Think you need to have ridden a horse to be a jockey? Think again!
WA Jockey’s Joey Azzopardi and Renee Forrest had never ridden a horse, but with an interest in sports and career aspirations of being elite athletes, they decided to enrol in a Jockey Apprenticeship.
Watch how they transformed from motocross riding and soccer, to jumping on a horse.
The journey to becoming a jockey is hard work but ultimately rewarding. Standing at an average of 150cm tall and weighing in between 53 - 58kg the level of dedication and fitness that jockey’s must maintain in order to be successful in their chosen field is often underestimated.
To demonstrate just how exciting it is to be a jockey and how much work is involved to keep ‘game fit’ we decided to run a competition between local WA sports stars to see who could get their heart rate up the highest! So we strapped heart rate monitors to WA jockey Ryan Hill, football player Brad Sheppard and tennis player Mitchell Pleydell. We then put them through their paces for an average training day in their chosen field… who do you think had the highest heart rate?
If you would like to find out further information about working in a racing training stable, training courses available in Western Australia, or Licensing requirements, please contact:
Racing Industry Training
Phone: (08) 9445 5483
Become part of an industry that has a vast variety of career opportunities available. From those who enjoy the challenge of introducing a yearling to the world of racing as a horse breaker, to those who want to work behind the scenes and work with the horses day to day to ensure they perform their best at the track, or for those who want to enjoy the thrill and adrenaline rush of controlling a 500kg animal galloping at speeds of up to 70km/h in a race – there is something to suit everyone!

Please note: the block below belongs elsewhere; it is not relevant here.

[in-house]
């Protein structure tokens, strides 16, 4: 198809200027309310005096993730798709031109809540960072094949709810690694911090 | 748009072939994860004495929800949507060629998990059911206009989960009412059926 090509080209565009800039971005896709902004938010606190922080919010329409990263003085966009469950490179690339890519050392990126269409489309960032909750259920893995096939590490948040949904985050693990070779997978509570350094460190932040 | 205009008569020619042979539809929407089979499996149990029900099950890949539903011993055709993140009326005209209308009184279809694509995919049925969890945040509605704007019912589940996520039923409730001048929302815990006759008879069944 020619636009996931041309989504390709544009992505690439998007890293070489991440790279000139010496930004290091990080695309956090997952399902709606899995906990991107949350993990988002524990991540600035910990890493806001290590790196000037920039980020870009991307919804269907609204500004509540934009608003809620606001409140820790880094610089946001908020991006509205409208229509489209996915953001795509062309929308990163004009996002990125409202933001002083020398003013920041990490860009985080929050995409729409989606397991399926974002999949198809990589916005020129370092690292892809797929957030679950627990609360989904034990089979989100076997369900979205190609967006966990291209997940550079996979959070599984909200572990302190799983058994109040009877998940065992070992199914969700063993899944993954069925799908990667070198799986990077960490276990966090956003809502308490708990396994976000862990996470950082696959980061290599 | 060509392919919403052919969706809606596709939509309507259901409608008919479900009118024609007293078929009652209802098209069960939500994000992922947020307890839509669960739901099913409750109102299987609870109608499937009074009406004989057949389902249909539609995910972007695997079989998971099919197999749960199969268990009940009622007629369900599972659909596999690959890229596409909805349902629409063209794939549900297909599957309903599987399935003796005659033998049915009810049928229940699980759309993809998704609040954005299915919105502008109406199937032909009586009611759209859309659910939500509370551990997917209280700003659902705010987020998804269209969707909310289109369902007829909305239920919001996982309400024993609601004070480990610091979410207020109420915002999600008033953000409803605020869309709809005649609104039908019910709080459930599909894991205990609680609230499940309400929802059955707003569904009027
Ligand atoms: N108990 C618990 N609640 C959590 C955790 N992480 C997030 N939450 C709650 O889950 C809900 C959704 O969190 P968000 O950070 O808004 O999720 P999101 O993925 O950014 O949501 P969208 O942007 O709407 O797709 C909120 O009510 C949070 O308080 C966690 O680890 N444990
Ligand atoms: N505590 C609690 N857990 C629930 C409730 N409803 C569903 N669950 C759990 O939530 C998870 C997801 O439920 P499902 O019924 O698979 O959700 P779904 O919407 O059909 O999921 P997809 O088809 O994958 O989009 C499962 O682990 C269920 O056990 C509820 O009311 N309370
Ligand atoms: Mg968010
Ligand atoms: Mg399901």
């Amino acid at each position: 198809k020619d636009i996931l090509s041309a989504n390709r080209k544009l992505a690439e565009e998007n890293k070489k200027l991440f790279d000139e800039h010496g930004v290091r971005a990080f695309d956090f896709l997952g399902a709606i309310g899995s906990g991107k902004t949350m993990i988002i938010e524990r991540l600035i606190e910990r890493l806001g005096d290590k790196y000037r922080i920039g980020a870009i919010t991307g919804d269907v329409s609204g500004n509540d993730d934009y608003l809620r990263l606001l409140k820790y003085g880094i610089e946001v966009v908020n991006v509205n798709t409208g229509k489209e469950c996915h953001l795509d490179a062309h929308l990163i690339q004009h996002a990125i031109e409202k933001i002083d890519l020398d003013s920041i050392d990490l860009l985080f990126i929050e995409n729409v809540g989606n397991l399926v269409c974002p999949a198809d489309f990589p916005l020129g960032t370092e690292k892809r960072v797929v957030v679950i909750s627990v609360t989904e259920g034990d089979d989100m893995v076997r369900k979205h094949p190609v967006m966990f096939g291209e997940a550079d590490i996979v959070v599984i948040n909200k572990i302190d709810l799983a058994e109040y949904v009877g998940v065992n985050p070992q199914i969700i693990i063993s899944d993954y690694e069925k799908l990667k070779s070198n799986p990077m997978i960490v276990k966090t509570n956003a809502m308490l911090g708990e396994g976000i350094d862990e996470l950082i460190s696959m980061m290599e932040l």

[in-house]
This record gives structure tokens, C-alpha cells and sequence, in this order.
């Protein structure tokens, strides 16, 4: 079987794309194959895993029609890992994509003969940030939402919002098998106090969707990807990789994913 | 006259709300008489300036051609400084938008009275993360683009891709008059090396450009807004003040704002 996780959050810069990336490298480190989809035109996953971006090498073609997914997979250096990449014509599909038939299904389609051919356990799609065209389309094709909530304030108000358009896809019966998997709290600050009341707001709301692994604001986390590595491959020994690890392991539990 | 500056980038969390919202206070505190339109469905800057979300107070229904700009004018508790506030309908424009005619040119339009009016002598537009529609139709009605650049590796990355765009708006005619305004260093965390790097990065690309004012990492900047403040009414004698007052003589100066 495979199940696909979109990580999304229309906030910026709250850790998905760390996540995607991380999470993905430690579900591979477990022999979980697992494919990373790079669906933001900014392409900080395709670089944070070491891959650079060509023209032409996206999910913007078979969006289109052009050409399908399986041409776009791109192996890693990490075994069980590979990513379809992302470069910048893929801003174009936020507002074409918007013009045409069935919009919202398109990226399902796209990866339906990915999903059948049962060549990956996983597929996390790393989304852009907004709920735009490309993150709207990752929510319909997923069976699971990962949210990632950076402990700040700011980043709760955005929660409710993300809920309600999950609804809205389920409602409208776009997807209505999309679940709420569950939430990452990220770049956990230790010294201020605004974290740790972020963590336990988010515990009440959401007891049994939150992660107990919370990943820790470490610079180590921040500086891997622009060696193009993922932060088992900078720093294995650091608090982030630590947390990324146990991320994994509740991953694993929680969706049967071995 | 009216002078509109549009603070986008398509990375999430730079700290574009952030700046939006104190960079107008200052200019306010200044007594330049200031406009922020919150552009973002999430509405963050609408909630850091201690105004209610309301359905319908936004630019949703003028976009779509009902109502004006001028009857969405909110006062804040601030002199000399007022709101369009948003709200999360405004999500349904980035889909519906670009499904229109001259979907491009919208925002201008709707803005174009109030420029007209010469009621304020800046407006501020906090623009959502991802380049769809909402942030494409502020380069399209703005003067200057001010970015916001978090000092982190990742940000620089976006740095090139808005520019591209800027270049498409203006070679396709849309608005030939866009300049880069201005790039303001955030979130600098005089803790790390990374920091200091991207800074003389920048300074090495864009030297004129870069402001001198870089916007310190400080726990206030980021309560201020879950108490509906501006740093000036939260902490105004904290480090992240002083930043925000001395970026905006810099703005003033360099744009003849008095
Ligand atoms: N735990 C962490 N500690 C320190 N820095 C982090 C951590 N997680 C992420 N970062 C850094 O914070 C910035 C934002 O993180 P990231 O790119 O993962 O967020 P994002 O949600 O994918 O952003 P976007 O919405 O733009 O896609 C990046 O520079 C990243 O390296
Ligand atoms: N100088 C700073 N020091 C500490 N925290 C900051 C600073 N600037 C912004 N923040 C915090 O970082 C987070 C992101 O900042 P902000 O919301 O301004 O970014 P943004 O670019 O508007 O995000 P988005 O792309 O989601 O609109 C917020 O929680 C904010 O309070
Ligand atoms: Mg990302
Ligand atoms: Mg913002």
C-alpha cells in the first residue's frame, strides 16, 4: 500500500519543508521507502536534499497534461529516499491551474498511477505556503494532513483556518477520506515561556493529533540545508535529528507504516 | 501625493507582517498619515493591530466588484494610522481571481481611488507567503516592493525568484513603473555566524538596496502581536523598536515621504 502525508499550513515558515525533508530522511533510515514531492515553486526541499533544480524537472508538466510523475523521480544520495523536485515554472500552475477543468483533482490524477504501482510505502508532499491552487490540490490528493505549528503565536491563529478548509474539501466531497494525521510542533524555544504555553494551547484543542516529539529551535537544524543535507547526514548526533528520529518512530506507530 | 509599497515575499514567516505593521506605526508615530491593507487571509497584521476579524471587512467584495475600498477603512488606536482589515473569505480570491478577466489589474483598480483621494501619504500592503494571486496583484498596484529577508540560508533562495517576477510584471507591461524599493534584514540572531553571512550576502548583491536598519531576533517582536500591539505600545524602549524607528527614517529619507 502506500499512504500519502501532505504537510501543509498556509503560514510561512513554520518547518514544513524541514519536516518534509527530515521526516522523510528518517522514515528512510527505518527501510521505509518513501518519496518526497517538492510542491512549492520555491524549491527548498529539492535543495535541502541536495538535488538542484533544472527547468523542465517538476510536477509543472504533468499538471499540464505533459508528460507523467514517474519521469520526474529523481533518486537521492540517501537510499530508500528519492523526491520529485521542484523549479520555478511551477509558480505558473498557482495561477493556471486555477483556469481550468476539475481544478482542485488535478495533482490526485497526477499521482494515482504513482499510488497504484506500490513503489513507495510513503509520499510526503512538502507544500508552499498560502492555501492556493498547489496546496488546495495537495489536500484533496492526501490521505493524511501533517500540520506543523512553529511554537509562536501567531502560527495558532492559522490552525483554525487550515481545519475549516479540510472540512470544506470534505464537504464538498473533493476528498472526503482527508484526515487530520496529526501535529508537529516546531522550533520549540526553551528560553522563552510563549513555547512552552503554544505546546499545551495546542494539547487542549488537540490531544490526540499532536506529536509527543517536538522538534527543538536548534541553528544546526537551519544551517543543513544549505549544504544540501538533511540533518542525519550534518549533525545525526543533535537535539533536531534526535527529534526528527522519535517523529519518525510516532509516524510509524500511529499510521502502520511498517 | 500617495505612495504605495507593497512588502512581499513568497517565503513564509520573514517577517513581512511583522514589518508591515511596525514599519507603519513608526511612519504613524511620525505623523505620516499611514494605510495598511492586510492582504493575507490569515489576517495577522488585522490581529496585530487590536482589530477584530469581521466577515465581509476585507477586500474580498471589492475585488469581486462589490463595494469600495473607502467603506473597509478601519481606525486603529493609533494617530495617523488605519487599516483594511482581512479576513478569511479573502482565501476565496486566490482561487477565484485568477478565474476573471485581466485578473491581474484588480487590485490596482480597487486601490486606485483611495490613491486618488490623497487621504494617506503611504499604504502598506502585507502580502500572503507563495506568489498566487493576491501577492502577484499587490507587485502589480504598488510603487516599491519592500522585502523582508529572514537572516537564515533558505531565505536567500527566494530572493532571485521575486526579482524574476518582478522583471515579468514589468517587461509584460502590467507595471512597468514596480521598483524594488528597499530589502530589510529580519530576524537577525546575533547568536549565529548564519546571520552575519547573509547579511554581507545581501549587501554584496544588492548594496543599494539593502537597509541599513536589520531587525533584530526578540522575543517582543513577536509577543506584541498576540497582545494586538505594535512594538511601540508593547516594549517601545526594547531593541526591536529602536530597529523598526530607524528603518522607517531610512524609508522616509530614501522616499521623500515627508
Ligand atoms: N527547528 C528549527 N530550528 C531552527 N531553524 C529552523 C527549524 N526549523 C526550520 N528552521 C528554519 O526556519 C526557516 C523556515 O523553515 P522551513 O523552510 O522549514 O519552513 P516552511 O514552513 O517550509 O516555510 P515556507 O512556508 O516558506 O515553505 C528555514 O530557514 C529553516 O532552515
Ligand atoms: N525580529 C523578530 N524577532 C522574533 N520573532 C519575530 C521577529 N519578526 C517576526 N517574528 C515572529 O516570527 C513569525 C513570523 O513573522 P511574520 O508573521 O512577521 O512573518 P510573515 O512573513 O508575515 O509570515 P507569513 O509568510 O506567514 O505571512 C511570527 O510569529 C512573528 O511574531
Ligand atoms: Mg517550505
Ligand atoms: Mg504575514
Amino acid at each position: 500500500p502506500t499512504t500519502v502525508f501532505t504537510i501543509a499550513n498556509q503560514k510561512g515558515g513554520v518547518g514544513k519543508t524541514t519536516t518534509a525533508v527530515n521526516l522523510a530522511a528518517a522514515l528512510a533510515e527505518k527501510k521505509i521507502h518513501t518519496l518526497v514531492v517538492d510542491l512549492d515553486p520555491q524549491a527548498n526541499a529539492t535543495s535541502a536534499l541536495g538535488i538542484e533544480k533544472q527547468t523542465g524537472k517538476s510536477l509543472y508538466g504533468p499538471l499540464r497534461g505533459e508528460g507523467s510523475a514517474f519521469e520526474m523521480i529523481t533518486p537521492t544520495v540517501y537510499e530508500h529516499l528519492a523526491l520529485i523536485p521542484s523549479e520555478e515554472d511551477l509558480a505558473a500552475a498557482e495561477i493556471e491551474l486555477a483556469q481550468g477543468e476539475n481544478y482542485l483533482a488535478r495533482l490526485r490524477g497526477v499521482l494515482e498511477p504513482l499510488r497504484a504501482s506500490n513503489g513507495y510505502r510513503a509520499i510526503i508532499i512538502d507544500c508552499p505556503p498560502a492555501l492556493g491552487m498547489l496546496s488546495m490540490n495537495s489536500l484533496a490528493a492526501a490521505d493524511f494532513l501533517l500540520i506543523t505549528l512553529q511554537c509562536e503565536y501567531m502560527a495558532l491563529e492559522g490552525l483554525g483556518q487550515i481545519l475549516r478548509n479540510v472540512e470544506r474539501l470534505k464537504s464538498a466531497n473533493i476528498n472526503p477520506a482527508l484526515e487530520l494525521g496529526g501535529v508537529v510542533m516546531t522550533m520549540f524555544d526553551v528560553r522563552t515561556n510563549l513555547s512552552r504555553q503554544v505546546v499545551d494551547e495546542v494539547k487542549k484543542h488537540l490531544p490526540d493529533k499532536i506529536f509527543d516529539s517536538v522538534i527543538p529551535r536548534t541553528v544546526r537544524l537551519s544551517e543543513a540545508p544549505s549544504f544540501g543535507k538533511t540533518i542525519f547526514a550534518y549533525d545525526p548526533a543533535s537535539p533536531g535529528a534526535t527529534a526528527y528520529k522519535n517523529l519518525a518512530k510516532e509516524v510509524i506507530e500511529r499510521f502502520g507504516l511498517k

The 2014/15 IER Economic and Social Impact Report for the Western Australian racing industry, identified thoroughbred racing as the third highest attended sport in Western Australia behind AFL Football and motor racing.
Dating back to the 1700’s, horse racing has become an important part of the economic and social fabric across the world, with major events such as Royal Ascot, the Melbourne Cup and the Kentucky Derby – all attracting global attention each year!
Below is an overview of the most common types of careers available in thoroughbred racing.
Racing Industry Training
Phone: (08) 9445 5483
A trackrider helps exercise a racehorse by walking, trotting and galloping it under the instruction of the horse’s trainer in preparation for races. Trackriders are similar to jockeys, however do not ride in races and don’t have to be as light as a jockey. Many trackriders are employed by trainers, although many are freelance and ride for a number of different trainers each day and get paid per horse they ride.